Restoring a SUN SPARCstation IPX lunchbox computer

First things first: This is the first post of the year, halfway in the year. A move got in the way but a few fun things are in the pipeline :)
With that out of the way, let’s take a peek in how small computing could be in the early 1990s. Nowadays small form factor computers are everywhere. Intel’s NUC from the early 2010’s, Apple launched the Mac Mini in the mid 2000s, and plenty more examples exist. Most big brands make tiny computers for office use that just take up 1L of space.
But back in the late 80s and early 90s, this was not that common. One of the earlier tiny computers was the Sun SPARCstation IPC, and a little later the Sun SPARCstation IPX. At roughly 26x26x13cm it’s not small by modern standards, but back in the day it sure was tiny!

It’s not the smallest but at least the IPX has the power supply internally!

The Sun SPARCstation IPX in this photo was send to me by a friend to repair, as it didn’t output anything on a monitor. So let’s have a peek inside, see how to repair it and take a look at what kind of maintenance a computer from 1991 needs!

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Getting started with Litex on a Tang Nano 9K

I always liked the idea of Litex, a framework to easily build a SoC for an FPGA, but never really made time to try it out. So let’s change that and write down how it went! I am using a Sipeed Tang Nano 9K FPGA board, which is a fairly cheap bit of kit, but most of this blog should apply to any supported FPGA.

Now, there was a little bit of a learning curve. Litex is written in Python, or a little more specific, it uses Migen, a python based tool that generated Verilog. I never coded much Python, let alone Migen. I wanted to learn a couple of things to say I know the basics of Litex

  1. Understand a minimal SoC example
  2. Customize a SoC with some peripherals already in Lite
  3. Code custom firmware and run it on the created SoC
  4. Have a way of working that’s somewhat pleasant to use

Before I get to all of that, let’s first install Litex and build an example!

Building the example SoC

If running a modern Linux, this is fairly straightforward, and following their guide works on Debian 12. To be able to build some examples, the standard or full config is needed, and a RISC-V toolchain needs to be installed. Luckily the quick start guide nicely explains all that and how to do so.

Now to the Gowin toolchain. It’s not open source, but free at least, but you need to apply for a free license. It can be downloaded here after registering. An open source toolchain is being developed but at the time of writing not complete enough to use with Litex.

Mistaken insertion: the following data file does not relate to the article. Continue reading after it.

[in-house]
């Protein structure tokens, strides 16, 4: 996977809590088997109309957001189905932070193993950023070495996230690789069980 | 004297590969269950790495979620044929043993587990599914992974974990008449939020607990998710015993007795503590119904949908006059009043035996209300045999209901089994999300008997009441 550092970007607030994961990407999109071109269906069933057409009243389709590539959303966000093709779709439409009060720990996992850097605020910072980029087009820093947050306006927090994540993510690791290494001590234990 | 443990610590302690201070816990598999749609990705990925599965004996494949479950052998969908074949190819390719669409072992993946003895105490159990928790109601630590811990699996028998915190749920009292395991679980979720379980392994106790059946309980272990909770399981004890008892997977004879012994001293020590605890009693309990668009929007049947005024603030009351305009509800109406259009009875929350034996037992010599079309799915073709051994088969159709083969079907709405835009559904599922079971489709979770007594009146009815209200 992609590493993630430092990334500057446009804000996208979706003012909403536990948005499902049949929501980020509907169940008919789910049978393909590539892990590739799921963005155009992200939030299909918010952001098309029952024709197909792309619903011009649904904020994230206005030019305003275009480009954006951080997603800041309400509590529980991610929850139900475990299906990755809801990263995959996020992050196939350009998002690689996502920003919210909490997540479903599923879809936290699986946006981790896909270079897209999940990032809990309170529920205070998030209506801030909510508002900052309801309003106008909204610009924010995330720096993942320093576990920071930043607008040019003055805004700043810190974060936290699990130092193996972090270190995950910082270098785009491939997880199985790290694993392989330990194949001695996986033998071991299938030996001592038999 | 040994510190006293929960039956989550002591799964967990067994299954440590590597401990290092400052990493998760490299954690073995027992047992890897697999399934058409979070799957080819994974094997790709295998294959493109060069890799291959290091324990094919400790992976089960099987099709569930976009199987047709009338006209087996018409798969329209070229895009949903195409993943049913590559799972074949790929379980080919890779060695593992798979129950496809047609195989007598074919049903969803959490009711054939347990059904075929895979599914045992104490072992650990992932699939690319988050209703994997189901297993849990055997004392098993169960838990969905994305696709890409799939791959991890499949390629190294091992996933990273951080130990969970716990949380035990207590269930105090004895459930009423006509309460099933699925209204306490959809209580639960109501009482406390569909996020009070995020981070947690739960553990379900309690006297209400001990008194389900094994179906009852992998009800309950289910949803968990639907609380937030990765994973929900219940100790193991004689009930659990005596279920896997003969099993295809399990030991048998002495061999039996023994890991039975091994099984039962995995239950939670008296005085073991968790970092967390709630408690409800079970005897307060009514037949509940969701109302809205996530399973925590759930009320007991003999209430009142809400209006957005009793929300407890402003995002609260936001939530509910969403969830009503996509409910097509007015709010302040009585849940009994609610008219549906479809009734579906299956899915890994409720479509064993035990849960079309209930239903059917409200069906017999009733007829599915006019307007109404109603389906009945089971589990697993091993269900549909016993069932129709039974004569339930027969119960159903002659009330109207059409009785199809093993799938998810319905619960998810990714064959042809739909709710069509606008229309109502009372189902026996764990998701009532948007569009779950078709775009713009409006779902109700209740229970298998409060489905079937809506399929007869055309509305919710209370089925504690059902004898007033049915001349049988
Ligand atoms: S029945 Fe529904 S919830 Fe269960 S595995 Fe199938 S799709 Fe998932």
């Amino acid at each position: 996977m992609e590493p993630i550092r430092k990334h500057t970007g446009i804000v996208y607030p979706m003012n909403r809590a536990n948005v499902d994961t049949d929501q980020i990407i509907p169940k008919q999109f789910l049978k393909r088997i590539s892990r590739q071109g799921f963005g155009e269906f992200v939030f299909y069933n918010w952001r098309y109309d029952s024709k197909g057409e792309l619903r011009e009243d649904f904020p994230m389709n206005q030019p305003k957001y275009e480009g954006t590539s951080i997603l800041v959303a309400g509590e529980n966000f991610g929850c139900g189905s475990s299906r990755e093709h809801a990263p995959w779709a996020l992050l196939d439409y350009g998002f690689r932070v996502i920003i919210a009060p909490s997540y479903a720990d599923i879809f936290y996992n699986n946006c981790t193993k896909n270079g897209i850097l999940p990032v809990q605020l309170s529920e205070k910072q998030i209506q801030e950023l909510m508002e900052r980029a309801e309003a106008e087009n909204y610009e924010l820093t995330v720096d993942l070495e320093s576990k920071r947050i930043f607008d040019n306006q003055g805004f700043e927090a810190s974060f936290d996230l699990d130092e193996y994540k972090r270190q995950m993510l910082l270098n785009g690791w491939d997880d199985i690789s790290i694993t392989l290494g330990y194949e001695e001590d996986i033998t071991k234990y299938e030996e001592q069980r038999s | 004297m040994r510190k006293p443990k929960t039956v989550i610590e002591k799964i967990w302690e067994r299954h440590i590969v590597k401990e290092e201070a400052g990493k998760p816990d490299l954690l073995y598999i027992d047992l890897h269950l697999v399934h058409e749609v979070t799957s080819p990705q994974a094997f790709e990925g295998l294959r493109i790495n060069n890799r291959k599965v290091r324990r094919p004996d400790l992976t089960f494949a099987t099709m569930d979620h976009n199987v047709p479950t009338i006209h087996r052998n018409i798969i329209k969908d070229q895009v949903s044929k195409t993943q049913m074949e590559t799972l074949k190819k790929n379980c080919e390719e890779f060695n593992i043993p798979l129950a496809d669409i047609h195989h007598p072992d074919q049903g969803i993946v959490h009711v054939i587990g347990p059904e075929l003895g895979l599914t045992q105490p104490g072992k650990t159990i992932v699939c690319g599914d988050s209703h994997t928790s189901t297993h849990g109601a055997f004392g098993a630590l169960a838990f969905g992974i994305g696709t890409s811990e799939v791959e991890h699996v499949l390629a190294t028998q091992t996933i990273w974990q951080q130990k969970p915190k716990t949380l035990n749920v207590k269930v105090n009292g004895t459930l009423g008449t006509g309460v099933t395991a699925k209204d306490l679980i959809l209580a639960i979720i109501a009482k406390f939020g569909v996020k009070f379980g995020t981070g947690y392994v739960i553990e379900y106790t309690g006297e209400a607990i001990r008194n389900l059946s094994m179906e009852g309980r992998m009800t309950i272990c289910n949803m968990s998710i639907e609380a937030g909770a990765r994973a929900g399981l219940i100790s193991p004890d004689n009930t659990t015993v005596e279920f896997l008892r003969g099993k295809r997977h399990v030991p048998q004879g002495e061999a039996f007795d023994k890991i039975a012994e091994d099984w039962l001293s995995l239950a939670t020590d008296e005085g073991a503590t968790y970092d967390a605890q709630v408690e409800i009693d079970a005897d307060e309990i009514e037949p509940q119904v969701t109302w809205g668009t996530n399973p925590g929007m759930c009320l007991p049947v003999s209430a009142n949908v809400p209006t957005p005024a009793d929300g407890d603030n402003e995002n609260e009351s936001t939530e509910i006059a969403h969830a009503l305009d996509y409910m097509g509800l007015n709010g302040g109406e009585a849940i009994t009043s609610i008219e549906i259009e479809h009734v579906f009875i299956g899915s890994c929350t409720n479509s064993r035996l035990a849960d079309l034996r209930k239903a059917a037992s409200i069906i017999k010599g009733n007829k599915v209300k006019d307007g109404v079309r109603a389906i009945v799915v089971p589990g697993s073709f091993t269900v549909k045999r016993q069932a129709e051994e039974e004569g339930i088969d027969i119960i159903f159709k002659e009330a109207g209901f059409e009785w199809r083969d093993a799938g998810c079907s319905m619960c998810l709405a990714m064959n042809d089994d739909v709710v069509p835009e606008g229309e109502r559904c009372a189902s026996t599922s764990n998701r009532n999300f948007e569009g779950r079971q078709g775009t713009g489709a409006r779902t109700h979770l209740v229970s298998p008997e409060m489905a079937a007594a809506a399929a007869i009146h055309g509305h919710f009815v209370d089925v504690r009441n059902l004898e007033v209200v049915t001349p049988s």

The gw_sh binary from Gowin has to be added to the path, so a line in the likes of this in .bashrc should do:


After installation, navigate to the “litex/litex-boards/litex_boards/targets” folder and run:

./ --build --flash

This will take a good bit of time, but it should compile, synthesize, PnR and then flash the fpga. The LEDs will blink in a nice pattern and when a serial port is opened at 115200 baud to the board, the following should greet you:

Pfff, that was a bit of work to get going, something to put in a docker perhaps…. :)

Now I can build the example, but I have no clue what it all does. Luckily a minimal example is included, let’s just take a peek at that. I took a moment to remove all that I could from the sipeed 9K example to more match the example and ended up with this:

import os
from migen import *

from litex.gen import *

from litex_boards.platforms import sipeed_tang_nano_9k

from import CRG
from litex.soc.integration.soc_core import *
from litex.soc.integration.soc import SoCRegion
from litex.soc.integration.builder import *

kB = 1024
mB = 1024*kB

# BaseSoC ------------------------------------------------------------------------------------------
class BaseSoC(SoCCore):
    def __init__(self, **kwargs):
        platform = sipeed_tang_nano_9k.Platform()

        sys_clk_freq = int(1e9/platform.default_clk_period)

        # CRG --------------------------------------------------------------------------------------
        self.crg = CRG(platform.request(platform.default_clk_name))

        # SoCCore ----------------------------------------------------------------------------------
        kwargs["integrated_rom_size"] = 64*kB  
        kwargs["integrated_sram_size"] = 8*kB
        SoCCore.__init__(self, platform, sys_clk_freq, ident="Tiny LiteX SoC on Tang Nano 9K", **kwargs)

# Build --------------------------------------------------------------------------------------------
def main():
    from import LiteXArgumentParser
    parser = LiteXArgumentParser(platform=sipeed_tang_nano_9K_platform.Platform, description="Tiny LiteX SoC on Tang Nano 9K.")
    parser.add_target_argument("--flash",                action="store_true",      help="Flash Bitstream.")
    args = parser.parse_args()

    soc = BaseSoC( **parser.soc_argdict)

    builder = Builder(soc, **parser.builder_argdict)

    if args.load:
        prog = soc.platform.create_programmer("openfpgaloader")

    if args.flash:
        prog = soc.platform.create_programmer("openfpgaloader")
        prog.flash(0, builder.get_bitstream_filename(mode="flash", ext=".fs")) 
        prog.flash(0, builder.get_bios_filename(), external=True)

if __name__ == "__main__":

Wow, that’s around 50 lines, not too bad. But it turns out, a lot of magic happens in Litex to keep this small. Let’s try to break it down a bit!

But what does it all do?

First, some imports and defines,

from litex_boards.platforms import sipeed_tang_nano_9k

imports the platform file, this file contains all the IOs and peripherals, it also includes some information about the programmer to use and the clock speed of the on board oscillator. For a custom board, a file like this has to be created from scratch.